" However, in the Kuala Lumpur city centre, it seems that the administrators and architects had gotten a little bit more creative and adventurous, and perhaps it would seem more exotic to house their administrative offices in a Neo-Mughal style structure. "

 

Indeed, looking at the Sultan Abdul Samad building evokes feelings of being in India or parts of North Africa or Spain where Ottoman architecture flourished. In fact, the two towers that stand guard on either side of the building is said to be possibly influenced by the Muir Central College of Allahabad in India. The Sultan Abdul Samad building itself is constructed with red-and-white brick-and-plasterwork, with the two towers at the side and the taller clocktower in the middle. With a height of 41 metres, the clock tower houses a bell-clock weighing one tonne and it strikes every hour and every half an hour. All three towers are topped by a copper-clad onion-shaped dome.

Originally known as “Government Offices”, it was later renamed as the Sultan Abdul Samad Building in 1974 after the reigning Sultan of Selangor at the time construction commenced. That year, with Kuala Lumpur designated as the Federal Territory, it was no longer under Selangor, but the renaming of the building solidified its history as once being a part of the state.

The biggest building in the whole of Malaya then, I believe that Sultan Abdul Samad building was the city centre in its day. It was made even bigger when a rear extension was added, while the building to its left, built in the same style so that it looks like one cohesive structure, was for the General Post Office. Today, the Sultan Abdul Samad Building is a must-see for visitors of Kuala Lumpur. The clay-red-and- white brick walls are a beautiful backdrop for memorable holiday photos.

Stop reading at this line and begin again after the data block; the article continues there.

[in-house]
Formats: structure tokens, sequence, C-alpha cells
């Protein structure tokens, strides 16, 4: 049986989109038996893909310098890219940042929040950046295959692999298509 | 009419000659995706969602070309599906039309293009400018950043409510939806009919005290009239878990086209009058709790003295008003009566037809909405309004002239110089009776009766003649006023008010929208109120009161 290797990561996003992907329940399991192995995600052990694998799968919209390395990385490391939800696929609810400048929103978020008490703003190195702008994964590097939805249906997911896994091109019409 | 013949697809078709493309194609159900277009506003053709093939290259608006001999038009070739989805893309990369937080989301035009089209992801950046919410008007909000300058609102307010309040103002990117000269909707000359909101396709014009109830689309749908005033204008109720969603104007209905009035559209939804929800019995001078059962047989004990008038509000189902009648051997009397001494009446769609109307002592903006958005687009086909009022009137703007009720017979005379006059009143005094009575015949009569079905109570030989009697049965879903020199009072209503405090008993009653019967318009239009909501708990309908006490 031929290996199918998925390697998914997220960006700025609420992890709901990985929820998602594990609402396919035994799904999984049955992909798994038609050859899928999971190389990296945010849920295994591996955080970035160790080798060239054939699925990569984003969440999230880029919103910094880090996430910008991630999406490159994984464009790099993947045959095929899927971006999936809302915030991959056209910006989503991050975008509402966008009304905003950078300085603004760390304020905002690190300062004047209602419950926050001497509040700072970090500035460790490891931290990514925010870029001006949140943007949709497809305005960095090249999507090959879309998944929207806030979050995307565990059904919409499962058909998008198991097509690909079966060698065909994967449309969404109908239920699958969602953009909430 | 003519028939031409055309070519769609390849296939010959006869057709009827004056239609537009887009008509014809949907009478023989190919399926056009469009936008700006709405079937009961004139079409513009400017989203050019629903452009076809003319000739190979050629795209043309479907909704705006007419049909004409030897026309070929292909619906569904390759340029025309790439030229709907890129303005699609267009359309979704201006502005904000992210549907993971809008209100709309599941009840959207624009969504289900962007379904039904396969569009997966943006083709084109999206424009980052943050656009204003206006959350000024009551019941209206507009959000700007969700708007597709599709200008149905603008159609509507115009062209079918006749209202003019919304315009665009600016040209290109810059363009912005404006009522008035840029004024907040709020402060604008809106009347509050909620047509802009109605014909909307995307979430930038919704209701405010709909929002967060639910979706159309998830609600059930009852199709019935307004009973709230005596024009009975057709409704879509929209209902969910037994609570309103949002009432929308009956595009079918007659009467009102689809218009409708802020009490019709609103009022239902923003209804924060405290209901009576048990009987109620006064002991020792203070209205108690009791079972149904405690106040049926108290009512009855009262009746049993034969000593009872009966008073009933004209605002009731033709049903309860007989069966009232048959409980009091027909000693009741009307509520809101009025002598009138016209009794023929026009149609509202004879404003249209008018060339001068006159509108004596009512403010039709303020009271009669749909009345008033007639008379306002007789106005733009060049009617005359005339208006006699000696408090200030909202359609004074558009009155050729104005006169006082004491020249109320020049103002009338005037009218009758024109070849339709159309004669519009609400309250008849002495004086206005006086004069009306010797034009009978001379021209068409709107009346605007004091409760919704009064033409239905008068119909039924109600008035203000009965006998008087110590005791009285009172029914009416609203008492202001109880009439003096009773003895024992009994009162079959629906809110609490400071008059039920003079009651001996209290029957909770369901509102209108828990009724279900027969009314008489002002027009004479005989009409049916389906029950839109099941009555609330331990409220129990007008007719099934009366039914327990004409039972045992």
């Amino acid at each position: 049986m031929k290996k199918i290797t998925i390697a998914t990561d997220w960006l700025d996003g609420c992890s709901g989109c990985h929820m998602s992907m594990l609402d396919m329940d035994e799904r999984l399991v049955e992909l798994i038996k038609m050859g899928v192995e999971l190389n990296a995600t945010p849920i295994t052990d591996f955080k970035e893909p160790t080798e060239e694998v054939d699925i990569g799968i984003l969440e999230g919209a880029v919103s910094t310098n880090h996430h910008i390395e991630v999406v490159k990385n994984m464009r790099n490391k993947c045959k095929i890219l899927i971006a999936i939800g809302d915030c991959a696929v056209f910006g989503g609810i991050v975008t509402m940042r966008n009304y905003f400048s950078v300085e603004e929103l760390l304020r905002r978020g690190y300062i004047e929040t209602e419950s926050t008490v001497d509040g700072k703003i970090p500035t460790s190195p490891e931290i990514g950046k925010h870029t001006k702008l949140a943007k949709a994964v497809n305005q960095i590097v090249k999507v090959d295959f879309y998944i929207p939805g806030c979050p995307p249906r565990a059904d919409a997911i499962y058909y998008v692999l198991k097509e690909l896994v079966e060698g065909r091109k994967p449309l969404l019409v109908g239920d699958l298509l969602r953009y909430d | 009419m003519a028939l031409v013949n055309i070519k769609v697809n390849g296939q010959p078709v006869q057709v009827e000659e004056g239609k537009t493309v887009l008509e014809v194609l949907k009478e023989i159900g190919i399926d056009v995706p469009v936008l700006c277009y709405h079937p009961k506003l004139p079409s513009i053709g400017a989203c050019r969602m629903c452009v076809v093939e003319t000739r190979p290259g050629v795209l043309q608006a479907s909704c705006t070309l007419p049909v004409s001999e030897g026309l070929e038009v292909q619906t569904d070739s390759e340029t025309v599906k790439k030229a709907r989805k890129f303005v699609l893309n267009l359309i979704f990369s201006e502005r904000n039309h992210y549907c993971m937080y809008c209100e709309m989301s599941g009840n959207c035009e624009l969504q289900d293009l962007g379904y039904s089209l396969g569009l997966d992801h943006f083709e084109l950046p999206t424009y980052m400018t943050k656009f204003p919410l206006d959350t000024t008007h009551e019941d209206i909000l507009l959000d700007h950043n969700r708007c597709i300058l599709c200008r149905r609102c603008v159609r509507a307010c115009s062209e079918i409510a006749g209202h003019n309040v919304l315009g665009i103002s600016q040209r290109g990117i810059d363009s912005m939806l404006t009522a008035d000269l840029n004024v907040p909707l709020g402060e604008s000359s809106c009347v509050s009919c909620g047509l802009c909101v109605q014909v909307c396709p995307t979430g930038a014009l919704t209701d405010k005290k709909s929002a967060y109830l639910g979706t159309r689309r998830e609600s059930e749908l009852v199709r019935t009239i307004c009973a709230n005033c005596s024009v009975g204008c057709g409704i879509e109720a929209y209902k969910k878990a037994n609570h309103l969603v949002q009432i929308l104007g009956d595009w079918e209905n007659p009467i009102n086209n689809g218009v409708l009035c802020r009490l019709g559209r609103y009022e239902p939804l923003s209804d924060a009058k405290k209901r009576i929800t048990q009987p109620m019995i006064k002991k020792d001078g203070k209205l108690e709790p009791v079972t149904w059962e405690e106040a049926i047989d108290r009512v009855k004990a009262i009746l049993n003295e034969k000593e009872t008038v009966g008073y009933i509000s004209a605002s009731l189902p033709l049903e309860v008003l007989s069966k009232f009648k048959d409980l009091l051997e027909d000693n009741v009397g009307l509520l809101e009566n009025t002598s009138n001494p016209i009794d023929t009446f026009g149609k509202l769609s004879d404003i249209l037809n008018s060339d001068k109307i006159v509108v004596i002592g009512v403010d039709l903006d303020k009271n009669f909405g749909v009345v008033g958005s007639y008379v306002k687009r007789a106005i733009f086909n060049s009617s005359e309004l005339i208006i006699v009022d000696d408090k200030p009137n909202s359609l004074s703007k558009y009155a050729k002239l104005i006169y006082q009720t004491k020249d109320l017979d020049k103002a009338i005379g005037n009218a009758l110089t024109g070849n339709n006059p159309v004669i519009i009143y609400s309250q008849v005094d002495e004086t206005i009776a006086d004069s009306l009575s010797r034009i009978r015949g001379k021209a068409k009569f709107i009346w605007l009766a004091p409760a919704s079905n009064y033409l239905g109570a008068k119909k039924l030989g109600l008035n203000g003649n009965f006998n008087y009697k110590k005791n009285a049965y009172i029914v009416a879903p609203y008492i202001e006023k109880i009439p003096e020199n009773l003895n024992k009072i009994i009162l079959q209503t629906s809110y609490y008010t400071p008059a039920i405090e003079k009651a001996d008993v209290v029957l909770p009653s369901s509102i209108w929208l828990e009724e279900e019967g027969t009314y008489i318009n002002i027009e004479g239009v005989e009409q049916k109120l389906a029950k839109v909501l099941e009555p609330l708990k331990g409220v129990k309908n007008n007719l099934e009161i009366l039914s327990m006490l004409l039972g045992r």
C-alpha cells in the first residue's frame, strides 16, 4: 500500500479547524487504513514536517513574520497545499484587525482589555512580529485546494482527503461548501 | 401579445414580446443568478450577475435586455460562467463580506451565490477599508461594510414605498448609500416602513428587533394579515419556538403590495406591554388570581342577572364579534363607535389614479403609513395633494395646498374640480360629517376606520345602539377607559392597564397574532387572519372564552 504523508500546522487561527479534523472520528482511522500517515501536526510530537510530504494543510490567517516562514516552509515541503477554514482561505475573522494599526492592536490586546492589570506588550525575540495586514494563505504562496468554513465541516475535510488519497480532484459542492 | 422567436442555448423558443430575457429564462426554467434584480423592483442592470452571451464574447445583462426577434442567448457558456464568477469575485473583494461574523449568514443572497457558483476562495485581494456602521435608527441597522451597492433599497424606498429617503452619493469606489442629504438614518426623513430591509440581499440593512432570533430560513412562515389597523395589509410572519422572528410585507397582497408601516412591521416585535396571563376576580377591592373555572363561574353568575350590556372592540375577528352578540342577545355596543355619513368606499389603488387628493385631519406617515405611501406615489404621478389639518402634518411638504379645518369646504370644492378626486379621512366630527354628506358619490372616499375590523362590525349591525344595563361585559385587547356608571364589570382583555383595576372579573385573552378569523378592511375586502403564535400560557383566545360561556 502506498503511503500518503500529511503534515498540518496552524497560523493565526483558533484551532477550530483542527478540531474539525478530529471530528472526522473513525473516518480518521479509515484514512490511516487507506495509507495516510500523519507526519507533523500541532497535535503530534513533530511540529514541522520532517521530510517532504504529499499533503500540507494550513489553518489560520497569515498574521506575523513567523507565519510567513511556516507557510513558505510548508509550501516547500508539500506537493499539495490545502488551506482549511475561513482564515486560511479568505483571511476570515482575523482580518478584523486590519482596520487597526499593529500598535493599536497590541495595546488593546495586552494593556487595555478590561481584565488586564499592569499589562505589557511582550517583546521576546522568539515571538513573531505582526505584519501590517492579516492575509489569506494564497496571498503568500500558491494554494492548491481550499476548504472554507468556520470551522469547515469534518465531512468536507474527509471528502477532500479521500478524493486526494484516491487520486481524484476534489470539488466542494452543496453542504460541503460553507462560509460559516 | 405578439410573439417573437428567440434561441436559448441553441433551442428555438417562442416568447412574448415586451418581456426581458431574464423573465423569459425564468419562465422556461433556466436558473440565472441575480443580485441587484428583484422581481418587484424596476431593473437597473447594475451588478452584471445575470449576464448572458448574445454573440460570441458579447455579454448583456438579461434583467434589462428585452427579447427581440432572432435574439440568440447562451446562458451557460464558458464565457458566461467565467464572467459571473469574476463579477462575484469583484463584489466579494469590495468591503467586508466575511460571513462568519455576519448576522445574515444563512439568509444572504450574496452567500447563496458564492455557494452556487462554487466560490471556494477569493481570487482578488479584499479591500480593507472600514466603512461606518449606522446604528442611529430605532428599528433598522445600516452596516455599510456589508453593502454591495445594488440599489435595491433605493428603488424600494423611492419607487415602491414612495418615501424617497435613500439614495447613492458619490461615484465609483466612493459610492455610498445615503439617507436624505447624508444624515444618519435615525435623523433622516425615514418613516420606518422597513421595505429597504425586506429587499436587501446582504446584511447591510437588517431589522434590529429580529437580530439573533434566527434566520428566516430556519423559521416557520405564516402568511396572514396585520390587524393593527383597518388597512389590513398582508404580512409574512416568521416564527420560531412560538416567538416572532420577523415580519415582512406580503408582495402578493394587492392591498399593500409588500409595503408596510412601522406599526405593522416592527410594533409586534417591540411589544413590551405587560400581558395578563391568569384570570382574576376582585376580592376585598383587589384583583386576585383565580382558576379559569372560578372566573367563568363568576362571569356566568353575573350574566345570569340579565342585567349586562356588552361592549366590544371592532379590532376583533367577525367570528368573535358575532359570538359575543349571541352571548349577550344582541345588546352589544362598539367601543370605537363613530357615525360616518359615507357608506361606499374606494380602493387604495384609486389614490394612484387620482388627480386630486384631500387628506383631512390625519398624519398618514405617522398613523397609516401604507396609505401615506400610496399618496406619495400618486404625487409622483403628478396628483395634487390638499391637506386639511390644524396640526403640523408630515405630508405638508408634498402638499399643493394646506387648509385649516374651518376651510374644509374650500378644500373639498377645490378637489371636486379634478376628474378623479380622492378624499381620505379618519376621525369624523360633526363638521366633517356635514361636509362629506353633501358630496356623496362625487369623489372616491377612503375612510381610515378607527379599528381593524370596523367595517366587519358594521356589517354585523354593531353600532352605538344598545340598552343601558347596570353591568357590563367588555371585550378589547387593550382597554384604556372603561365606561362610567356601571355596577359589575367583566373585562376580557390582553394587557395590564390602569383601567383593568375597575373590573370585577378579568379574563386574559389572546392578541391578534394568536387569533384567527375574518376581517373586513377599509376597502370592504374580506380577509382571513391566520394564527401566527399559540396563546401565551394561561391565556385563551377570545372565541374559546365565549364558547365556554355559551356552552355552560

To get a better view of the whole building, we made our away across the road to Dataran Merdeka, a field that has hosted many Independence Day celebrations over the years, including the actual day of the proclamation on 31 August 1957. This was when the British flag, the Union Jack, was lowered, signalling the departure of the British administration and then, the Malaysian flag was raised. This is why you will see a big and tall flagpole here at Dataran Merdeka, to signify this historic moment. The flagpole, at 100 metres tall, was once the tallest flagpole in the world.

Nearby is the Royal Selangor Club, where high-ranking officials of all races and nationalities used to spend their time socialising and fraternising in the old days. It was built based on Mock Tudor style, designed by A.C. Norman, who also contributed to the design of the Sultan Abdul Samad building and other colonial buildings around Kuala Lumpur. These days, the club still host certain cricket matches. We managed to capture a few photos here, in front of the facade, another nice addition to the photos we have already snapped. Observing the building is a great way to explain more about the history of Malaysia to the young ones.

" This was when the British flag, the Union Jack, was lowered, signalling the departure of the British administration and then, the Malaysian flag was raised. "

 

As the day was getting rather hot, we started to hear our stomachs grumbling, thus, we made our way back towards the Sultan Abdul Samad building. We also saw the Straits Trading building - A building with its own history that you may read about from posters hoisted on its walls. It houses shops and restaurants where visitors can get a bite to eat or have a drink while resting tired legs. We settled at one of the Indian-Muslim restaurants serving roti canai, and called it a day. A tiring but satisfying day.